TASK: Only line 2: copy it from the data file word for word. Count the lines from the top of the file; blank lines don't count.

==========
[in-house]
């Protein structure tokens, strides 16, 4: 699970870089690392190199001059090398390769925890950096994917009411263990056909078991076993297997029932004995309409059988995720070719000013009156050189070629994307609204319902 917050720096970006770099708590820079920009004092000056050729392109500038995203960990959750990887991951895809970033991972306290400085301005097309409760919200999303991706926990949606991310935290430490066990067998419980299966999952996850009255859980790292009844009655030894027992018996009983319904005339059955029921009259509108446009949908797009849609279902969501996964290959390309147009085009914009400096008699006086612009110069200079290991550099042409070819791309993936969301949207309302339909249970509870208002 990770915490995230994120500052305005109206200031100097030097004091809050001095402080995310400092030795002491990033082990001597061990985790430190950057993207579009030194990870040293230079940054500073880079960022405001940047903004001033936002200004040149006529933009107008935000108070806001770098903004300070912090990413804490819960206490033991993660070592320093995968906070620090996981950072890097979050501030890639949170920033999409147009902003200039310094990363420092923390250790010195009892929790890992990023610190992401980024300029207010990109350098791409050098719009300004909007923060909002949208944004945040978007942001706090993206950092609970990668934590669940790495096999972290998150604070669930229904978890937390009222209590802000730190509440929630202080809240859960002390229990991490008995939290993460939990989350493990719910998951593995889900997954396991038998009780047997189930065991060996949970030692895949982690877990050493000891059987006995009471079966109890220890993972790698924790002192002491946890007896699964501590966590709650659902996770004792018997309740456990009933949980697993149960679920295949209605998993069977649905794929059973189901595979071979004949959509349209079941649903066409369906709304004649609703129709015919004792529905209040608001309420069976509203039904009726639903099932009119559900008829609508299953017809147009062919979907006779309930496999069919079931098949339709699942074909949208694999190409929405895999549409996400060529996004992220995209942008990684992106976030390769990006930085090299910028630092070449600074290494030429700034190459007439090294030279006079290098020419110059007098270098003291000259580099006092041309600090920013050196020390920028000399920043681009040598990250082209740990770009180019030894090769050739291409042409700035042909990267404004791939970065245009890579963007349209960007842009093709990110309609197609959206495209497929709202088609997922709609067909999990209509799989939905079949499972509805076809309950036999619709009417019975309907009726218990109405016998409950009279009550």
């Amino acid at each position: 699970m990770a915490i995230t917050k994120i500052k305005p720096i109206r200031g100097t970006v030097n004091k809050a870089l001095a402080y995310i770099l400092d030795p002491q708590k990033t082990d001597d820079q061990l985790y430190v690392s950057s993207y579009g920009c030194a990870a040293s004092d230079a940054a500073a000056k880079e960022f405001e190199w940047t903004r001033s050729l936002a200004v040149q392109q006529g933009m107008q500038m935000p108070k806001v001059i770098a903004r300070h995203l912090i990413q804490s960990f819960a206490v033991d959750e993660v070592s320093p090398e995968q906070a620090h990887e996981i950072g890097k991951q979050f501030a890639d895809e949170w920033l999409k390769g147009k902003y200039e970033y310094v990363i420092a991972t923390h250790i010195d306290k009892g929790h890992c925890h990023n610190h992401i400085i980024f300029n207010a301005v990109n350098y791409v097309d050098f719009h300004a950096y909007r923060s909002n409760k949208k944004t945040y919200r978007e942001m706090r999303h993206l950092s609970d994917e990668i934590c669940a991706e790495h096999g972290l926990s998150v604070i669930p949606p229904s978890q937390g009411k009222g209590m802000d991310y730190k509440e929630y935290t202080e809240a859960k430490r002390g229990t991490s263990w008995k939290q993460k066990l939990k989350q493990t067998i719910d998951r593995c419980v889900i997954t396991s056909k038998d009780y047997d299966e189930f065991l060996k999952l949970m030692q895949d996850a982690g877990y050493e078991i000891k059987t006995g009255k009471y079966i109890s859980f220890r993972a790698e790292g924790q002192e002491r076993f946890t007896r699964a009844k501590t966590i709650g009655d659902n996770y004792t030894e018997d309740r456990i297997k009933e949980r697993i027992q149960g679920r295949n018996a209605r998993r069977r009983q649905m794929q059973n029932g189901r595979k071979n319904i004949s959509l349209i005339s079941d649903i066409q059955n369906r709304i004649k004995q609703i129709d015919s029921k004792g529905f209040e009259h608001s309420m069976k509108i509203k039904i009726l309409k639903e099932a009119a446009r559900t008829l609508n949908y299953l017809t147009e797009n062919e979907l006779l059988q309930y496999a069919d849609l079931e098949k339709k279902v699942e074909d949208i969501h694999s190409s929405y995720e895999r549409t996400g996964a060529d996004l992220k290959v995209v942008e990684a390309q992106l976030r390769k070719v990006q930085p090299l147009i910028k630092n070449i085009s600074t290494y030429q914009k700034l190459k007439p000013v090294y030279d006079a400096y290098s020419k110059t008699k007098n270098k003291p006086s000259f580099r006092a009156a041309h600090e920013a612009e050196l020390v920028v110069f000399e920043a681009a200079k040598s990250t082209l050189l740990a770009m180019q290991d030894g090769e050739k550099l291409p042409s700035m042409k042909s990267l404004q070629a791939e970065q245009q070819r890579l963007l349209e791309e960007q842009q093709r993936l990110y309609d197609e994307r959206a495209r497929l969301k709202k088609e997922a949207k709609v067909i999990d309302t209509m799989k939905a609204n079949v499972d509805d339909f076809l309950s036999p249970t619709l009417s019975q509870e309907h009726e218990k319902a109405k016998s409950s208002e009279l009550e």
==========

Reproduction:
């Protein structure tokens, strides 16, 4: 699970870089690392190199001059090398390769925890950096994917009411263990056909078991076993297997029932004995309409059988995720070719000013009156050189070629994307609204319902 917050720096970006770099708590820079920009004092000056050729392109500038995203960990959750990887991951895809970033991972306290400085301005097309409760919200999303991706926990949606991310935290430490066990067998419980299966999952996850009255859980790292009844009655030894027992018996009983319904005339059955029921009259509108446009949908797009849609279902969501996964290959390309147009085009914009400096008699006086612009110069200079290991550099042409070819791309993936969301949207309302339909249970509870208002 990770915490995230994120500052305005109206200031100097030097004091809050001095402080995310400092030795002491990033082990001597061990985790430190950057993207579009030194990870040293230079940054500073880079960022405001940047903004001033936002200004040149006529933009107008935000108070806001770098903004300070912090990413804490819960206490033991993660070592320093995968906070620090996981950072890097979050501030890639949170920033999409147009902003200039310094990363420092923390250790010195009892929790890992990023610190992401980024300029207010990109350098791409050098719009300004909007923060909002949208944004945040978007942001706090993206950092609970990668934590669940790495096999972290998150604070669930229904978890937390009222209590802000730190509440929630202080809240859960002390229990991490008995939290993460939990989350493990719910998951593995889900997954396991038998009780047997189930065991060996949970030692895949982690877990050493000891059987006995009471079966109890220890993972790698924790002192002491946890007896699964501590966590709650659902996770004792018997309740456990009933949980697993149960679920295949209605998993069977649905794929059973189901595979071979004949959509349209079941649903066409369906709304004649609703129709015919004792529905209040608001309420069976509203039904009726639903099932009119559900008829609508299953017809147009062919979907006779309930496999069919079931098949339709699942074909949208694999190409929405895999549409996400060529996004992220995209942008990684992106976030390769990006930085090299910028630092070449600074290494030429700034190459007439090294030279006079290098020419110059007098270098003291000259580099006092041309600090920013050196020390920028000399920043681009040598990250082209740990770009180019030894090769050739291409042409700035042909990267404004791939970065245009890579963007349209960007842009093709990110309609197609959206495209497929709202088609997922709609067909999990209509799989939905079949499972509805076809309950036999619709009417019975309907009726218990109405016998409950009279009550």